Toronto Triathlon Festival 2018 Race Recap
I came to Canada 12 days before this race and the weather has been flawless. Mostly sunny, warm, and generally pleasant. Perfect for being outside doing whatever outdoor activity you prefer. Then comes this morning. Wet, windy, and ‘fairy cool’ as Torontonians would probably describe it. It was certainly cold for those of us used to tropical weather. I was extremely lucky to have a VIP limo and 2 professional chauffeurs escort me to the venue. My parents drove me down in my mom’s car so that I could stay warm until it was go time.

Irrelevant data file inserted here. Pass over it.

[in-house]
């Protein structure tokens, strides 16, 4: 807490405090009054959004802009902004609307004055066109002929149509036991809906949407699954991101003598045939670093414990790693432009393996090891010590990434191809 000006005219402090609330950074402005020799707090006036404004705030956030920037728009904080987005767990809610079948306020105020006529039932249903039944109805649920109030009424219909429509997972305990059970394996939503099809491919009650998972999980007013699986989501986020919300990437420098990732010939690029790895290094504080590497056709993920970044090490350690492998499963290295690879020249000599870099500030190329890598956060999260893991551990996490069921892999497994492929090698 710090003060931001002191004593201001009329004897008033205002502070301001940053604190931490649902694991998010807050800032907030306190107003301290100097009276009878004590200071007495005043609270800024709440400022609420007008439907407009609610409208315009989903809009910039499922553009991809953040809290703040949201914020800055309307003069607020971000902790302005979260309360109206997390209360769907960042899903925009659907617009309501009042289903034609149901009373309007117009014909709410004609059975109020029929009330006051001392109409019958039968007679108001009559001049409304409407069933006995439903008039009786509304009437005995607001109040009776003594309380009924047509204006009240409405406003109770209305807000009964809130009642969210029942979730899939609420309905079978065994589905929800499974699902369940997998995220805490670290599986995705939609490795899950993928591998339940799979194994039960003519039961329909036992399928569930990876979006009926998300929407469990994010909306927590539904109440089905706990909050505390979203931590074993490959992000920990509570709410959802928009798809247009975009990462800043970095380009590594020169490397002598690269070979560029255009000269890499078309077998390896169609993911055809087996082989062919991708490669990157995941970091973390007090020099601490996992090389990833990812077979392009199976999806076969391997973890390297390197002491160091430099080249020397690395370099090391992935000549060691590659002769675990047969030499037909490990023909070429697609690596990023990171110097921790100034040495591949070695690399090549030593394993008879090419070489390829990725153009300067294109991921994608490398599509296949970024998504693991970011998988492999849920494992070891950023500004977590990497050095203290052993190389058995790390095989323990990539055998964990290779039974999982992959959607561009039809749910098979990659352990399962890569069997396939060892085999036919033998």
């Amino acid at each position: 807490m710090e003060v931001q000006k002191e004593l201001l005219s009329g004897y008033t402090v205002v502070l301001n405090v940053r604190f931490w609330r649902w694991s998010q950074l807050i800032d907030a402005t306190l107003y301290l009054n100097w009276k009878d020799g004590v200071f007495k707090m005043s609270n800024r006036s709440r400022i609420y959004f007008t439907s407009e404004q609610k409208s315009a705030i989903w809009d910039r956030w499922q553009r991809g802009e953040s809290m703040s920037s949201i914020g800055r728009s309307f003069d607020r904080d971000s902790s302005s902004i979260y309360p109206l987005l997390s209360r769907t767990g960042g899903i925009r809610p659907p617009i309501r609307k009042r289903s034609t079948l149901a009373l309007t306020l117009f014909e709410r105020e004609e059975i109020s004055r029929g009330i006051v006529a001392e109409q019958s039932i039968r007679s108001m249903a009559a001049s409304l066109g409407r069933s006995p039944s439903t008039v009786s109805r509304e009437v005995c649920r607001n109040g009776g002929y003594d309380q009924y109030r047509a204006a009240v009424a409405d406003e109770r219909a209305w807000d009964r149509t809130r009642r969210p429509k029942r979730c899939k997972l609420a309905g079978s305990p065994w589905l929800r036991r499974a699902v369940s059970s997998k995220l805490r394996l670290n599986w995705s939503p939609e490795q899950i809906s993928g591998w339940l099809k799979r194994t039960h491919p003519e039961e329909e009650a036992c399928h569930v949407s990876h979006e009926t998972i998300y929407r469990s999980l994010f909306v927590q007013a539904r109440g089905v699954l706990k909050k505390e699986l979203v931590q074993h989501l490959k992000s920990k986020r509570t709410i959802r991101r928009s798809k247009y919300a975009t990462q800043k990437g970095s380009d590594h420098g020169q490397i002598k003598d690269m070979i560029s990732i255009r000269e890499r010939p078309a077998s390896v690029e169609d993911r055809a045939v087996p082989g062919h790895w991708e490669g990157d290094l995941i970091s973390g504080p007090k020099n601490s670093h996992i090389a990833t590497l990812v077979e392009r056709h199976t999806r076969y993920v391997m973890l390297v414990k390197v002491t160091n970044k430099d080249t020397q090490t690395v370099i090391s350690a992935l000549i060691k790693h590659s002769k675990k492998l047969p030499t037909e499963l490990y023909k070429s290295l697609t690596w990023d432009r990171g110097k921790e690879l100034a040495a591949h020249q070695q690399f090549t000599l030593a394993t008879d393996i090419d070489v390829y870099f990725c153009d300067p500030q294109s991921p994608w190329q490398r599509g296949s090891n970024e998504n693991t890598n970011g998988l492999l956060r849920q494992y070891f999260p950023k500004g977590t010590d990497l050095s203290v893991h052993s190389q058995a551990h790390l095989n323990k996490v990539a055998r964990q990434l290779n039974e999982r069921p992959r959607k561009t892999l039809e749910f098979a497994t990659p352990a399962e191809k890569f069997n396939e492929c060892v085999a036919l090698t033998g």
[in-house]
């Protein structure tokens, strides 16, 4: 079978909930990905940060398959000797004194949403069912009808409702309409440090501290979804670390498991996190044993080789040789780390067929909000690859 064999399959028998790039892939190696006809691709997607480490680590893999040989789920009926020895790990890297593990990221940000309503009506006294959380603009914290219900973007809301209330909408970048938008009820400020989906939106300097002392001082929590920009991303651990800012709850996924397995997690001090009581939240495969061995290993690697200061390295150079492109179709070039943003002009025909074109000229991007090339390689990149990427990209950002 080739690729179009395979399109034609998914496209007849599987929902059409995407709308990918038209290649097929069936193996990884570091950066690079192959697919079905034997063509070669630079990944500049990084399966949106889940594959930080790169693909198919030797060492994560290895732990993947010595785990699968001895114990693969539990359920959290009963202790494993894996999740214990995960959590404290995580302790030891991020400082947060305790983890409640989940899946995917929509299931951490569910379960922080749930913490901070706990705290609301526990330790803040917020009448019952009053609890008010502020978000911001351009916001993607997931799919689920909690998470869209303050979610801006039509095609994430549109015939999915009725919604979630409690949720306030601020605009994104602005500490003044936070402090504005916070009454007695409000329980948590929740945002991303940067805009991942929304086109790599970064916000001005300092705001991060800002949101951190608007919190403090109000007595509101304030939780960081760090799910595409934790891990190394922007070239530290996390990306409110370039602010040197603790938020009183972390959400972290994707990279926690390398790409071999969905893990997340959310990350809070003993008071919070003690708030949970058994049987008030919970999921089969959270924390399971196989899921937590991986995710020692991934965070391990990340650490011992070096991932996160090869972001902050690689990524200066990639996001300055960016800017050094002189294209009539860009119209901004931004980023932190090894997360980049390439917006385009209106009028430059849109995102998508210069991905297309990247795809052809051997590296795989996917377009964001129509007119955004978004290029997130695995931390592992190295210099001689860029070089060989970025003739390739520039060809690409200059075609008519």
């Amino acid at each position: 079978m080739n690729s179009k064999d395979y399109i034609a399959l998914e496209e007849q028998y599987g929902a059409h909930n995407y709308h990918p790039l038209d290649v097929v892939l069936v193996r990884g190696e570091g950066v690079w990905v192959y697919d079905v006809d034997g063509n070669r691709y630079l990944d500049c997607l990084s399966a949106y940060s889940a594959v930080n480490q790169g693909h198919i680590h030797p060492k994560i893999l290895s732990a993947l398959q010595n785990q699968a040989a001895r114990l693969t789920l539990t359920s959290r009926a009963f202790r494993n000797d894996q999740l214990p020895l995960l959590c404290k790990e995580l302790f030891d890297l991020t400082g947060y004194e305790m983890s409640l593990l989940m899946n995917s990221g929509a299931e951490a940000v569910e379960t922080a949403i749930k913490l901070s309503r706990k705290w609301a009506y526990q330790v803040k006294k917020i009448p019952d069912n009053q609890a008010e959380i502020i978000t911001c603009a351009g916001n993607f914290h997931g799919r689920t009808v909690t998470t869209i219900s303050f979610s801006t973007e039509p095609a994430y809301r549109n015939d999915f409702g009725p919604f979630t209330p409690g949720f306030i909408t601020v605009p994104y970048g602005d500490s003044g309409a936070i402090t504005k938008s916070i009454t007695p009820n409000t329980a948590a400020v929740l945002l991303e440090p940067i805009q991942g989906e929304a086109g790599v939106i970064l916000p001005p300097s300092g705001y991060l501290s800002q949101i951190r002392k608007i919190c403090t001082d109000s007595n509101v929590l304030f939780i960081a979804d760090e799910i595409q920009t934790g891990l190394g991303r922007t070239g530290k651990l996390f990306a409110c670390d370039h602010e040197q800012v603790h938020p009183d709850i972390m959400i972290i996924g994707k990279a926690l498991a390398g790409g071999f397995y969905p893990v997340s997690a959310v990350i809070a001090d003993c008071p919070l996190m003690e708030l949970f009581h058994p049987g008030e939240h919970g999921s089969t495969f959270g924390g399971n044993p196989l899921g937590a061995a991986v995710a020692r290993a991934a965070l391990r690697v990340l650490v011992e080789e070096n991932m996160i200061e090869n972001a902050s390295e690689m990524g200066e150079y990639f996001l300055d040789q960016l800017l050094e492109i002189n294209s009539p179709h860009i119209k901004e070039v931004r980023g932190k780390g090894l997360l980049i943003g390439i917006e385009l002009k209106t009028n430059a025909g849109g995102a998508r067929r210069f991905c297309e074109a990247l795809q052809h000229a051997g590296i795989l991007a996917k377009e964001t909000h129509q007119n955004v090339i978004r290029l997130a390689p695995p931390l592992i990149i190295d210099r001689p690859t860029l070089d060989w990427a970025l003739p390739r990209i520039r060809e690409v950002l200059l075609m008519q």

Once transition was almost going to close, I took only the essential things needed for the race, and stepped out into the rain. I set myself up in transition, and had just enough time for a very short warm up jog to the swim start. On my way to the start, I had a chance to say a quick hello to my mom, dad, brother, and his girlfriend, all of whom had come out to show their support. My wave was called into the water, and a few minutes later we were off. Right from the start of the swim I just swam as hard as I could to try to get in a decent position. I swam with a few different people in the first 400m but then settled on what I thought to be a good pair of feet for the rest of the swim. I came out of the water and ran as fast as I could to my bike, taking off the top half of my wetsuit along with my cap and goggles. Once I got to my bike, I stepped out of the rest of my wetsuit while putting on my helmet. Then I took my bike and ran with it out of transition to the bike line which was at the top of a hill. At the top of the hill was the start of a bridge which marked more or less the bike mount line. I crossed the line, slipped my feet into the bike shoes, and got rolling across the bridge. The first few hundred meters of the bike leg were on footpaths and so I had to take it a little easy at first, but after a few turns through Exhibition Place, I was turning down the onramp at Jameson Ave to the eastbound Gardiner Expressway. Perhaps the coolest part of the race is cycling on the Gardiner Expressway. It seems like I was dreaming when I think back on this part of the race. The rain and wind in my face for the first part of the bike, heading east. I knew that it was important for me to remain aerodynamic to minimize the loss of speed due to headwinds, and that it was also important to hold my target wattage and not get too discouraged by the low speed. Once I passed the first turn around which was at the ramp to the Don Valley Parkway, I felt the wind at my back. It was slightly downhill with a tailwind for the longest straight section of the bike course. I put my head down low, kept my eyes up the road, and averaged about 50kmph for the next 8 minutes before hitting the 2nd turnaround point, doubling back up the same Jameson ramp we had come in on, and retracing back through Exhibition Place and over the bridge to Ontario Place. It was then time to hop off the bike, run down the hill, and rack my bike in transition. Once my bike was racked, I put on my shoes, grabbed my watch and bib, then was off on the run. In training, I habitually look at my watch a lot. Today though, I had decided that I would run the first kilometer by feel, just focusing on good form. At about 500m into the run, I wanted to just glance at my watch to make sure that I had started it. I saw it was on, and my brain also picked up the pace read 3:10/km. My brain says that’s too fast for me at this stage in my training and rehab, but it didn’t feel that hard. At around the 2km mark, I felt something in my right hamstring that was not good, but also not terrible. I eased off the pace a bit into something more manageable, bringing my attention back to focus on economical running with good form. I settled in and ended up averaging 3:33/km for the 5km run. All throughout that 5km, I kept reminding myself of the fact that although I appeared to be in the lead from my wave (men under 29), there were additional waves which started the race several minutes after I did, and that people in these waves could still potentially post a faster overall split than me. I knew that this had been done the previous year by Lee Rantala who is in the 40-44 category. It was a challenge to continually remind myself that although I couldn’t see anyone in front or behind me, I could very well be neck and neck with someone, and that I should push myself to the absolute limit. I think I can say that I did push myself more in this race than perhaps in any other. However, looking back, I can see tons of room for improvement when it comes to my mental capacity to squeeze every last drop of power out of myself. On the one hand I could have averaged 10-20w higher on that bike ride if I set my mind to it. But on the other, I think I can truly say that I did all that I could to run a solid 5k without injuring myself too badly. Who knows, maybe if I had pushed the bike that extra bit, I might have really struggled on the run, or had a more severe problem with my hamstring.